The origins of Harmony Day may surprise you

The 21st of March this year will mark the 15th year that Harmony Day has been celebrated in Australia. Since its inception, the main message of this day is “Everyone Belongs,” a very pro-multiculturalism motto. 

Kids running on Harmony Day
Image by DIBP Images

Harmony Day is a celebratory day. An All Together Now team member fondly reminisces about the day she immigrated to Australia several years ago, coincidentally on Harmony Day. The branded, orange glimmers generated from the Day’s celebrations made her feel welcome from the moment she arrived. The concept of Harmony Day is certainly hard to disagree with.

The UN and Harmony Day

UN Flag
Image by sanjitbakshi

Harmony Day happens to coincide with the United Nation’s International Day for the Elimination of Racial Discrimination. Given the multicultural agenda of both of these days, is this just a coincidence or is there more to Harmony Day?

Our research found there is little difference in goals between the United Nations’ initiative against racial discrimination and Harmony Day. At the core they can both be seen to aspire for a world without racial discrimination, the biggest difference is simply their names.

The usage of the word harmony has several connotations: amicability, cooperation, understanding; generally positive vibes flow from it. In contrast, the UN’s offering states plainly that there is a problem that everyone needs to address. It’s more precise, but less media-friendly.

We believe that naming racial discrimination better acknowledges the reality in society. Racism still exists in Australia—it’s why All Together Now exists. So if a day to stop racial discrimination already existed, why is it now called Harmony Day in Australia?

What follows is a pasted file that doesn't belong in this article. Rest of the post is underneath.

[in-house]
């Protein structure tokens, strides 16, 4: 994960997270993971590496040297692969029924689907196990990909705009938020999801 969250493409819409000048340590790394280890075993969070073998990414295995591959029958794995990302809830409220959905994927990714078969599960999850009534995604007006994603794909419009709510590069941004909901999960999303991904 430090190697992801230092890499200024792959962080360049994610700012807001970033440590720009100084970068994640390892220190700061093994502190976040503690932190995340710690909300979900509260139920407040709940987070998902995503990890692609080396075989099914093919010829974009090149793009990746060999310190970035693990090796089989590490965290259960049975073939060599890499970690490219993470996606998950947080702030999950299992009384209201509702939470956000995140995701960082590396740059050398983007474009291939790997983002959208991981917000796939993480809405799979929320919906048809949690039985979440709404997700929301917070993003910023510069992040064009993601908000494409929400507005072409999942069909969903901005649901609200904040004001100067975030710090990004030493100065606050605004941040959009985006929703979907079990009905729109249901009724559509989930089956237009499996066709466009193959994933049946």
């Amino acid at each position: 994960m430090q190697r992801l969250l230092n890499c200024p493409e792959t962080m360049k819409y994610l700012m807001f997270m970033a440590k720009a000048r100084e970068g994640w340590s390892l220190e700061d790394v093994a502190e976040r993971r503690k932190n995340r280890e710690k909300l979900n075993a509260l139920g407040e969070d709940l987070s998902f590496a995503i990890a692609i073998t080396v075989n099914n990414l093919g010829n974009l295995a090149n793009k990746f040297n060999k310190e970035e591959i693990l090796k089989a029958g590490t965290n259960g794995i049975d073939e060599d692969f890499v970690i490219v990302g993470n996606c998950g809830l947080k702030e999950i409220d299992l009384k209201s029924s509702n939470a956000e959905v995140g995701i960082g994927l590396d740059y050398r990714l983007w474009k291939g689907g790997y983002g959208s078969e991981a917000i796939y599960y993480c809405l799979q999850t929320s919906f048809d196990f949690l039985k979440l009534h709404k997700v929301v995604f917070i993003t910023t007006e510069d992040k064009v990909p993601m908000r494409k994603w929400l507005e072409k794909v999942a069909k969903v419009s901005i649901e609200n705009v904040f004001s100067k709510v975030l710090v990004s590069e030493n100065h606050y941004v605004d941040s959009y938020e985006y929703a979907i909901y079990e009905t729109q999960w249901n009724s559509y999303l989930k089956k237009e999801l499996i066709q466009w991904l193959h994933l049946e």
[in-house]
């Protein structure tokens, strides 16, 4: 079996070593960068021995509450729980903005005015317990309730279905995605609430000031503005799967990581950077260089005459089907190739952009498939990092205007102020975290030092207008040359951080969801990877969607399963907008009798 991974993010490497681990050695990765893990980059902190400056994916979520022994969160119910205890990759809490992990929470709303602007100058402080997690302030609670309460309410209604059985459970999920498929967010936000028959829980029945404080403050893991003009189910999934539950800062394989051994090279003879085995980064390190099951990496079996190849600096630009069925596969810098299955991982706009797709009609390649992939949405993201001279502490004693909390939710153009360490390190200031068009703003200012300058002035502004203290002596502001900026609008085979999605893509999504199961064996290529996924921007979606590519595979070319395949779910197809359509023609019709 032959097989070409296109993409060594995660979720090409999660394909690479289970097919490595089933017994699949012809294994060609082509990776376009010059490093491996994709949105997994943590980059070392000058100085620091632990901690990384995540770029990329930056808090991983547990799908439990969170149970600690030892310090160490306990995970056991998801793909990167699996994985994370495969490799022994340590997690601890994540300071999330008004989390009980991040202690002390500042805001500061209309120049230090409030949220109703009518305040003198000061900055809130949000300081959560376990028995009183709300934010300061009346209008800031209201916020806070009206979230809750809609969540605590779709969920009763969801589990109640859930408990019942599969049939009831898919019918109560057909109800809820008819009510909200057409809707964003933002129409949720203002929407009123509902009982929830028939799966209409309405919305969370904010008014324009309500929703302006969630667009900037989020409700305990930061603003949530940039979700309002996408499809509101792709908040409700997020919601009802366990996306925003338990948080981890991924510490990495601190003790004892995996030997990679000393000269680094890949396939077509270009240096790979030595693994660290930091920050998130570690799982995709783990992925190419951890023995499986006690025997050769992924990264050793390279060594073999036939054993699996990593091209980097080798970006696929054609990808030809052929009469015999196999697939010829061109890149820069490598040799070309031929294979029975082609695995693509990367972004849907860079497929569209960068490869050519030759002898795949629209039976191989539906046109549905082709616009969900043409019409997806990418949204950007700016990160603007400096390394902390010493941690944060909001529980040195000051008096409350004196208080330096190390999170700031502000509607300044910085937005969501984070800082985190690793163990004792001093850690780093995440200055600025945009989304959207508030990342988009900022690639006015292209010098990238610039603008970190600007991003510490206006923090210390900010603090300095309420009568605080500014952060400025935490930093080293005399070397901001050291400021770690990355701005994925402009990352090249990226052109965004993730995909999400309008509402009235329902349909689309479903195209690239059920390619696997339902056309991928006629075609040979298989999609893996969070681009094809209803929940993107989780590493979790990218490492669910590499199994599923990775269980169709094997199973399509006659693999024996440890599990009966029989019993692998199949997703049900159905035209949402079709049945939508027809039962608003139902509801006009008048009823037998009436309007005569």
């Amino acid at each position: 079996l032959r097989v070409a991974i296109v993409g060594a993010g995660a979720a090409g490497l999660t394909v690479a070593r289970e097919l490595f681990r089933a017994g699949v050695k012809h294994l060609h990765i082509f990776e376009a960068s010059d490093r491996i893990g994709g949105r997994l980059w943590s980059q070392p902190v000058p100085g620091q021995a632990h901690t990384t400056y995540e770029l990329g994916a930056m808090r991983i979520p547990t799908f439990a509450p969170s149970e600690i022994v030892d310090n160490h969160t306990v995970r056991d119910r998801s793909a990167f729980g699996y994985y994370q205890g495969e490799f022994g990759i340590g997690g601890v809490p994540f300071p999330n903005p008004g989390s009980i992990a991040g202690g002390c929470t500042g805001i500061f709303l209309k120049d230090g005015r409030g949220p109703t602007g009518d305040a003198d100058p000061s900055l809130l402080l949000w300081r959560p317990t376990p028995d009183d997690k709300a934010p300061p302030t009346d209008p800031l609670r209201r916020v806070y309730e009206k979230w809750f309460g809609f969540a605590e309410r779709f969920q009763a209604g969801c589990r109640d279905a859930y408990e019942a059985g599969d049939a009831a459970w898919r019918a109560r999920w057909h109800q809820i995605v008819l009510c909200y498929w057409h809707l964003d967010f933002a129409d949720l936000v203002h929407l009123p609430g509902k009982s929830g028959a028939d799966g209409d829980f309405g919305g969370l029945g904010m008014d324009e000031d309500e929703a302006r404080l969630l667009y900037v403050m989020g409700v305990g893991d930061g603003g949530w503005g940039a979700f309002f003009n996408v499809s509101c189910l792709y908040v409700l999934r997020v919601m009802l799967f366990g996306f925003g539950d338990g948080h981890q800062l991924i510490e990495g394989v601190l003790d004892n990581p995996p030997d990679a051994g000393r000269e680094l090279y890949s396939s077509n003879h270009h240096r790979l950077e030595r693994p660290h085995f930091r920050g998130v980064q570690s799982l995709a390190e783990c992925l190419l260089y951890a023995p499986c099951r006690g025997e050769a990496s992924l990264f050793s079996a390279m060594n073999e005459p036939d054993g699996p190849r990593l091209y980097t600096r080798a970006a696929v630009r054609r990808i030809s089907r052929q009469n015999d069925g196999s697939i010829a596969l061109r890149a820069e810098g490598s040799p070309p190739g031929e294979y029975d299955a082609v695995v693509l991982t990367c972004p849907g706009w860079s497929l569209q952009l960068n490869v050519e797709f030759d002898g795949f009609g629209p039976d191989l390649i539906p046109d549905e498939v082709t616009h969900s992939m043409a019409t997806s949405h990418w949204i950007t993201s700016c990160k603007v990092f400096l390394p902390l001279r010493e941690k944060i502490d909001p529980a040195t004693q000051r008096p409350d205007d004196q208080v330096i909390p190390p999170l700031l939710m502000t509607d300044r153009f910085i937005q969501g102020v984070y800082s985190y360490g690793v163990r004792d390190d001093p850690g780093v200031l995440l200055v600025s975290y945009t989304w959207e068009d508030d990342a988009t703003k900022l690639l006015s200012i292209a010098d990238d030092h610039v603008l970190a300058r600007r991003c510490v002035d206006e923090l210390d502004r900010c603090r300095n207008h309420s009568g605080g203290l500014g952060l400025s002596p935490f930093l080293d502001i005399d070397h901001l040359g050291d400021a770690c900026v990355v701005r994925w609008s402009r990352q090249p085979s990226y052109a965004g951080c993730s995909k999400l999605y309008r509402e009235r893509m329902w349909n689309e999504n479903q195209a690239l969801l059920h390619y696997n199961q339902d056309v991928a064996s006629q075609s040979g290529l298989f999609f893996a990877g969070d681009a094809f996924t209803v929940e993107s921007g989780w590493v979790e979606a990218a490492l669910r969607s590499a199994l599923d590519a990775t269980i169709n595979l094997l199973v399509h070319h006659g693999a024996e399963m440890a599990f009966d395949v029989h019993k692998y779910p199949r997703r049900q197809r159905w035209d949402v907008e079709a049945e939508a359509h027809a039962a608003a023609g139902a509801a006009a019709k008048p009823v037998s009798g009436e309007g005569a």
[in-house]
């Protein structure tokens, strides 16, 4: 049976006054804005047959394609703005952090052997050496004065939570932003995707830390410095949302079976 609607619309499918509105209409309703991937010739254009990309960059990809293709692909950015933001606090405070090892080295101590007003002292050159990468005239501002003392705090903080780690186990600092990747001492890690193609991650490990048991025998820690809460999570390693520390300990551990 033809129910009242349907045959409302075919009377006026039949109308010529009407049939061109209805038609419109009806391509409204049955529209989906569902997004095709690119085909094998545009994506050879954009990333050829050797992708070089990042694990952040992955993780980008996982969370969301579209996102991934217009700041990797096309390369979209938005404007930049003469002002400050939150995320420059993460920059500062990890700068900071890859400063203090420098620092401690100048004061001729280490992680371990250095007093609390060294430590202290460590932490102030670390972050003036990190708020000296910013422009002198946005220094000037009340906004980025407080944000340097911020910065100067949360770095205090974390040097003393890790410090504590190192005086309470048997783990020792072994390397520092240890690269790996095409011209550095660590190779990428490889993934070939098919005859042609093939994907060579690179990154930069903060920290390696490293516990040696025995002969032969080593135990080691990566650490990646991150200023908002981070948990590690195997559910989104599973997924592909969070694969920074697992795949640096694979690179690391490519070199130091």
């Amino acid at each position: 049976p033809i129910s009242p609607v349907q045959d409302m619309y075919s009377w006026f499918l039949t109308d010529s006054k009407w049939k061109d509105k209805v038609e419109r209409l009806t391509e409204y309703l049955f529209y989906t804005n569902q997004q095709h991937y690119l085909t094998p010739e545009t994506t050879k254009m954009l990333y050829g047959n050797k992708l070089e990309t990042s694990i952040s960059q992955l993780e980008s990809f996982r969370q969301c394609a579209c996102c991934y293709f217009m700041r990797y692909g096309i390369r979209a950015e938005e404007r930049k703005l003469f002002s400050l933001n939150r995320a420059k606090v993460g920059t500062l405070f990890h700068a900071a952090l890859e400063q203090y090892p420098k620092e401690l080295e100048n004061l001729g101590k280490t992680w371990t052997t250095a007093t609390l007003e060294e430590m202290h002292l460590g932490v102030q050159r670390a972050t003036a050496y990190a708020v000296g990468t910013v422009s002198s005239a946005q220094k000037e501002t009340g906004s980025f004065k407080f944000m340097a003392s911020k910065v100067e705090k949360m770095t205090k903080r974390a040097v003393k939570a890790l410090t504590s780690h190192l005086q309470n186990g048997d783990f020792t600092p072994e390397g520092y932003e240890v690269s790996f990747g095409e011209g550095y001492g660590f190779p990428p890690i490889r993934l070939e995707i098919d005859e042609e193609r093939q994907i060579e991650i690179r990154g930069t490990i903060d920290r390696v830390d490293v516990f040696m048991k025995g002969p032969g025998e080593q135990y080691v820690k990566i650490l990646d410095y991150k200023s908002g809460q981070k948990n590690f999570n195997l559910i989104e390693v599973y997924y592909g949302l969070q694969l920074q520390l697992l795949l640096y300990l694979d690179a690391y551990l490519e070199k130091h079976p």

Harmony and a political agenda

“The Australian Government is not doing enough to combat issues related to racism.” This was the view noted in the media broadcast coverage prior to the first Harmony Day in 1999. Cue research from a think tank to push a political campaign and take advantage of this perceived discrepancy.

“The Australian Government is not doing enough to combat issues related to racism.”

Harmony Day was born from analyses carried out by Eureka Research in 1998 on behalf of the Department of Immigration and Multicultural Affairs (data released in 2011 under the Freedom of Information act). The John Howard-led Coalition Government was already dealing with the rise of multiculturalism and encompassing racial and national identity issues, so the research’s primary goal was to officially determine where the animosity was stemming from.

Unfortunately for the Coalition at the time, their publicised idea of a country “united by a common cause” was in direct disparity with Eureka’s findings. What an Australian was or looked like was no longer clear. Australia was multicultural but its international reputation was often being bogged down to petty (and serious) racism. The research noted that a positive campaign would be necessary to address the situation.

“We view the current uncertainty surrounding values and national identity as both a problem and a solution” — Eureka Research report